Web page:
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Classical genetic research starts with a mutation in an organism and then looks for the gene that is involved. Walker employed what he calls “reverse genetics” to discover what process these receptor genes mediated. First he looked for where the genes were expressed and located that activity in the abscission zones. Then, the mutated plants that didn’t lose their petals showed him what happens when the genes are disabled.

“The nice thing is putting a lot of pieces together,” he says. “People want to be able to control those things. And the more you know about the process, the more opportunity you have,” Walker says.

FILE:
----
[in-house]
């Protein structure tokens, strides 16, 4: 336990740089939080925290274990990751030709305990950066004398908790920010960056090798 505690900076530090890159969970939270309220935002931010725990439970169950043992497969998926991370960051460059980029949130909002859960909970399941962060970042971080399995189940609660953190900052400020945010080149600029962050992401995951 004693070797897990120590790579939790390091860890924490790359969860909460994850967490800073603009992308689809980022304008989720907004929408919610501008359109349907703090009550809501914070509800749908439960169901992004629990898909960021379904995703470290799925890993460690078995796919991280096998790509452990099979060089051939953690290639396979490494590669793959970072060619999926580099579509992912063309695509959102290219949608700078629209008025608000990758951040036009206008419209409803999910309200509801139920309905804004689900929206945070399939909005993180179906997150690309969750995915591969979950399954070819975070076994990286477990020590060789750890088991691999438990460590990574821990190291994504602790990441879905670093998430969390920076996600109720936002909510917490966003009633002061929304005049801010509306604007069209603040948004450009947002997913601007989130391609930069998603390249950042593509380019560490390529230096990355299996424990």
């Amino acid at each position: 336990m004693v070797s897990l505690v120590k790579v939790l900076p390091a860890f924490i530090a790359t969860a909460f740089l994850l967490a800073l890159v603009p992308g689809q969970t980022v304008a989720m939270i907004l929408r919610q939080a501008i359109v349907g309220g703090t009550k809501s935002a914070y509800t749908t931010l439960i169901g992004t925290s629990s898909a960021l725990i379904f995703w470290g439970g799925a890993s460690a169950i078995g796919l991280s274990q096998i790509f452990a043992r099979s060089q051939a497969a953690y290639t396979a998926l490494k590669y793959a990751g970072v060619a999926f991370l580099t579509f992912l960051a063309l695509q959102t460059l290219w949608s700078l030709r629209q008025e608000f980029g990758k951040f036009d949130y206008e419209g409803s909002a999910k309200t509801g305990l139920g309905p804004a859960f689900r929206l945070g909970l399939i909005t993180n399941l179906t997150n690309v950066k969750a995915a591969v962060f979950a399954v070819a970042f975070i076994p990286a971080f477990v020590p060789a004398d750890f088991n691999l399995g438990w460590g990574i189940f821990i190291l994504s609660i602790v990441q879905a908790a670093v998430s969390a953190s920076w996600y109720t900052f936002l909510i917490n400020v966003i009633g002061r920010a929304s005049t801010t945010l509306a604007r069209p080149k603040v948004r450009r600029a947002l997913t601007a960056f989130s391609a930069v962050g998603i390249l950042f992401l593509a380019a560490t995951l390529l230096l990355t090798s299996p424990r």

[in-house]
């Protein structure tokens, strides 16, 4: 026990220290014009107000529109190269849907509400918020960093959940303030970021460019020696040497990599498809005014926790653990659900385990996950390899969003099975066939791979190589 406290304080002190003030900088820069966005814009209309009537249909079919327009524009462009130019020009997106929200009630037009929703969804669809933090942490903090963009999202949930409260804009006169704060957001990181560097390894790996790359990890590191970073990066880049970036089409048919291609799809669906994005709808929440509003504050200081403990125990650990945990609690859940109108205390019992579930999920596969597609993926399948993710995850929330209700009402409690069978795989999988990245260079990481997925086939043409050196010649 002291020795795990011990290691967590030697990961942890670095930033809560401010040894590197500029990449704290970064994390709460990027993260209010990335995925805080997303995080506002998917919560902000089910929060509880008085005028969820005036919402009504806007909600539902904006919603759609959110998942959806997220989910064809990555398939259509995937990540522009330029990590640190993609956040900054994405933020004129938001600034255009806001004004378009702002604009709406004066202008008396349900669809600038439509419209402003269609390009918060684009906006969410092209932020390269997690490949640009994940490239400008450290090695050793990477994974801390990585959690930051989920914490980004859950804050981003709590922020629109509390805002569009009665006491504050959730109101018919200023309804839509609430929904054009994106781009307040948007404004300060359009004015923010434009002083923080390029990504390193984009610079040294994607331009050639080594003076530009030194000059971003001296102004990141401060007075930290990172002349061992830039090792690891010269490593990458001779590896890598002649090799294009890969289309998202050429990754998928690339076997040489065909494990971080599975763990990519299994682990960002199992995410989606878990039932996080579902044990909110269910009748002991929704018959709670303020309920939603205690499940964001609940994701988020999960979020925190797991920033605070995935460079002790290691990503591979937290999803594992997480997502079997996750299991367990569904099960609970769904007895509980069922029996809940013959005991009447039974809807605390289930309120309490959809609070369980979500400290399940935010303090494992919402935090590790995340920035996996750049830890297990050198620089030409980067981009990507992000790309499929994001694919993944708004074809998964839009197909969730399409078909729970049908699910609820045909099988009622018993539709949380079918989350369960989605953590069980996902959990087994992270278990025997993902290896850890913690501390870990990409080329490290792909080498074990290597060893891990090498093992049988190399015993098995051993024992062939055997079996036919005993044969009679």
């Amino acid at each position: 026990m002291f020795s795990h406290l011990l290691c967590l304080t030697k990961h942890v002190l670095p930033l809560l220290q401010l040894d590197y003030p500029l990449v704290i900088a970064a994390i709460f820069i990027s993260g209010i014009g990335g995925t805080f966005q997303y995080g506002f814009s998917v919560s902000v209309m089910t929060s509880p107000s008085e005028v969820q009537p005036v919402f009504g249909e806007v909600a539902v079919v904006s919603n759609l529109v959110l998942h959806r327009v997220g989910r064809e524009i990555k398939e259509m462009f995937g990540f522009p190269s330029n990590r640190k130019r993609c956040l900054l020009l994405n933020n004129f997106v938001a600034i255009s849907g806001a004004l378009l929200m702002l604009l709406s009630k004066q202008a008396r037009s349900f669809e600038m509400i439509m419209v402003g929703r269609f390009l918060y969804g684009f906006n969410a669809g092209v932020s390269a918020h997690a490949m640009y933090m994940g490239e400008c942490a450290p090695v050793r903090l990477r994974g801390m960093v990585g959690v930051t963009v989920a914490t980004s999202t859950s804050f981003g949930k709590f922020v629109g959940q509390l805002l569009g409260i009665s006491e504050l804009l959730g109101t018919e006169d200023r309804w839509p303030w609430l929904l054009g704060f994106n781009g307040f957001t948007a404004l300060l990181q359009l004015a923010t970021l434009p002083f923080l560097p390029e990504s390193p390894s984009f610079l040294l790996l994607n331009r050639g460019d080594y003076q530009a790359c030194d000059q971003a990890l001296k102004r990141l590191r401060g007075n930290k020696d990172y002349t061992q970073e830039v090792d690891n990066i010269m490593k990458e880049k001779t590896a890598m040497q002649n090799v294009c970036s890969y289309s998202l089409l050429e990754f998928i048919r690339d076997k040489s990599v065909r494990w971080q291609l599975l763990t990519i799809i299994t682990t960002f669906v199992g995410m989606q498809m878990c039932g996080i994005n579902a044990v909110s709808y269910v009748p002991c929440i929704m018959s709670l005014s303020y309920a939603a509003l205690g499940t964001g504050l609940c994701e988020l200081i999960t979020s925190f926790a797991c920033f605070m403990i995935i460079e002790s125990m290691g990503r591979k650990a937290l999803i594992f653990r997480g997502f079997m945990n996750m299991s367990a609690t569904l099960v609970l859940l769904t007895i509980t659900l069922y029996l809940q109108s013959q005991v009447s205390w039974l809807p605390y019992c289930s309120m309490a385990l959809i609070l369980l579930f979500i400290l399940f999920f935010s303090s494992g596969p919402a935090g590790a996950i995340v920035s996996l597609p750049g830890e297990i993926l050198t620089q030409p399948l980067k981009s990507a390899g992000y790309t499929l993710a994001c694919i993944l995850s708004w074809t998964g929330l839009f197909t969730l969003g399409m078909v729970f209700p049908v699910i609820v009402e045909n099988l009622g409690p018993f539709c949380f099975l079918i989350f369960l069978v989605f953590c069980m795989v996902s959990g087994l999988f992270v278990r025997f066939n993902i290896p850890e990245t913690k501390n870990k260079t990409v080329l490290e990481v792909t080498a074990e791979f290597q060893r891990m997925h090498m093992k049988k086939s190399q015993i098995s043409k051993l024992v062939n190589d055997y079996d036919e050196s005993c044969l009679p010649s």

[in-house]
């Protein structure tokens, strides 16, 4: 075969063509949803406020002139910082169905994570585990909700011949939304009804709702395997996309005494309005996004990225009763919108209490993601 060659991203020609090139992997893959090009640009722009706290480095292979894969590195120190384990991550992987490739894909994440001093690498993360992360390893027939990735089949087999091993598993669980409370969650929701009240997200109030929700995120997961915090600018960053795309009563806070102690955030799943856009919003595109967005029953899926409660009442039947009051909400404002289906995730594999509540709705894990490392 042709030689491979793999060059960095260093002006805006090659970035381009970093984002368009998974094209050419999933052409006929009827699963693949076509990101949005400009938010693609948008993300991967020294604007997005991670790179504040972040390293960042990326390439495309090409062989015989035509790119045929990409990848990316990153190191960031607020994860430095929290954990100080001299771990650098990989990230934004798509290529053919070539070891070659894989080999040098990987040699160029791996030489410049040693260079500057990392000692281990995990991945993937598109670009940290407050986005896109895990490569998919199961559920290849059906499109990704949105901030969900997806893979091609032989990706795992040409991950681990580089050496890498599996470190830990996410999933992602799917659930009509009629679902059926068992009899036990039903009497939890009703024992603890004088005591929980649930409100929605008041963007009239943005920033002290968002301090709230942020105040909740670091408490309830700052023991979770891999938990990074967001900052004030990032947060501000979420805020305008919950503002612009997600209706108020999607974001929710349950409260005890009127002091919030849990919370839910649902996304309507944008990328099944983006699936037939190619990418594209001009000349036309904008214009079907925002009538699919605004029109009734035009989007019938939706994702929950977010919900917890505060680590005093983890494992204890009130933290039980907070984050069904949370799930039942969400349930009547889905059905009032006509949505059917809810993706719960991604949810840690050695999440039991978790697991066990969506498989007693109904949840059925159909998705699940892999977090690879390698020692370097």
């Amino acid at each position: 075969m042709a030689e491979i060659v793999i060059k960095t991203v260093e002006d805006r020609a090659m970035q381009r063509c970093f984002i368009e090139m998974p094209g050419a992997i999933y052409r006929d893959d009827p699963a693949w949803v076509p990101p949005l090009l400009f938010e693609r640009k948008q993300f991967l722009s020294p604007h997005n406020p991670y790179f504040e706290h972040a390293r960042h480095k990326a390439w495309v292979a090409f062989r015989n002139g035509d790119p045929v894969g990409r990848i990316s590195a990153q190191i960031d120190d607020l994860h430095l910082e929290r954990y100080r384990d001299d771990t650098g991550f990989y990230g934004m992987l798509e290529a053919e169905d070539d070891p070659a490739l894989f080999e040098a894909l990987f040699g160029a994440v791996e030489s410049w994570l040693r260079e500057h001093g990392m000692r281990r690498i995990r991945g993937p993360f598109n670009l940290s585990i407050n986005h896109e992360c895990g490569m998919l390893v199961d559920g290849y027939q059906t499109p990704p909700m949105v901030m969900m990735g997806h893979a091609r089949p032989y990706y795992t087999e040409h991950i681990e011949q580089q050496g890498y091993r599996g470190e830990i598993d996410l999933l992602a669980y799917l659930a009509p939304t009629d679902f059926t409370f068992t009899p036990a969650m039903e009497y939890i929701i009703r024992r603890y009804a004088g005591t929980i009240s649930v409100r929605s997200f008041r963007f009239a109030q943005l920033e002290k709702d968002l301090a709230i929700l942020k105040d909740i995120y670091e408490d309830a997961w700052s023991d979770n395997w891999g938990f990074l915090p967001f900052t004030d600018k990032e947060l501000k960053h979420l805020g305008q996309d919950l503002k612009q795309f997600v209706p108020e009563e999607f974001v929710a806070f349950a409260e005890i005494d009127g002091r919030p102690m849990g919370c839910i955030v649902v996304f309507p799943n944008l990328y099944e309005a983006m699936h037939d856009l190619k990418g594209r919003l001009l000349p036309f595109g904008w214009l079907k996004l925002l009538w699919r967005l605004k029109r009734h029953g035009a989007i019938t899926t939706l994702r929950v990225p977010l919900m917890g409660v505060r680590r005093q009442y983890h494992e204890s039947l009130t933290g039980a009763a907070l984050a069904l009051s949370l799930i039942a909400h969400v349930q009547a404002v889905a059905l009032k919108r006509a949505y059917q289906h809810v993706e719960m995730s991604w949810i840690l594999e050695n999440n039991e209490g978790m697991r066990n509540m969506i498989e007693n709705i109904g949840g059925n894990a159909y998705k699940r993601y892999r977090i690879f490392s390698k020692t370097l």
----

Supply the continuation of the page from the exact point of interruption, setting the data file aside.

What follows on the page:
But for Walker, the practical applications aren’t the only motivation for drilling into the genetics of plants. The biggest thrill by far comes from tracking down new pieces of scientific evidence and making the deductions that tie them together. “It’s discovery,” Walker says. “That’s one of the things I’ve always loved about science: discovering new stuff. And at a university, we can share it with students.”

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Illumination home. Spring 2009 Table of Contents.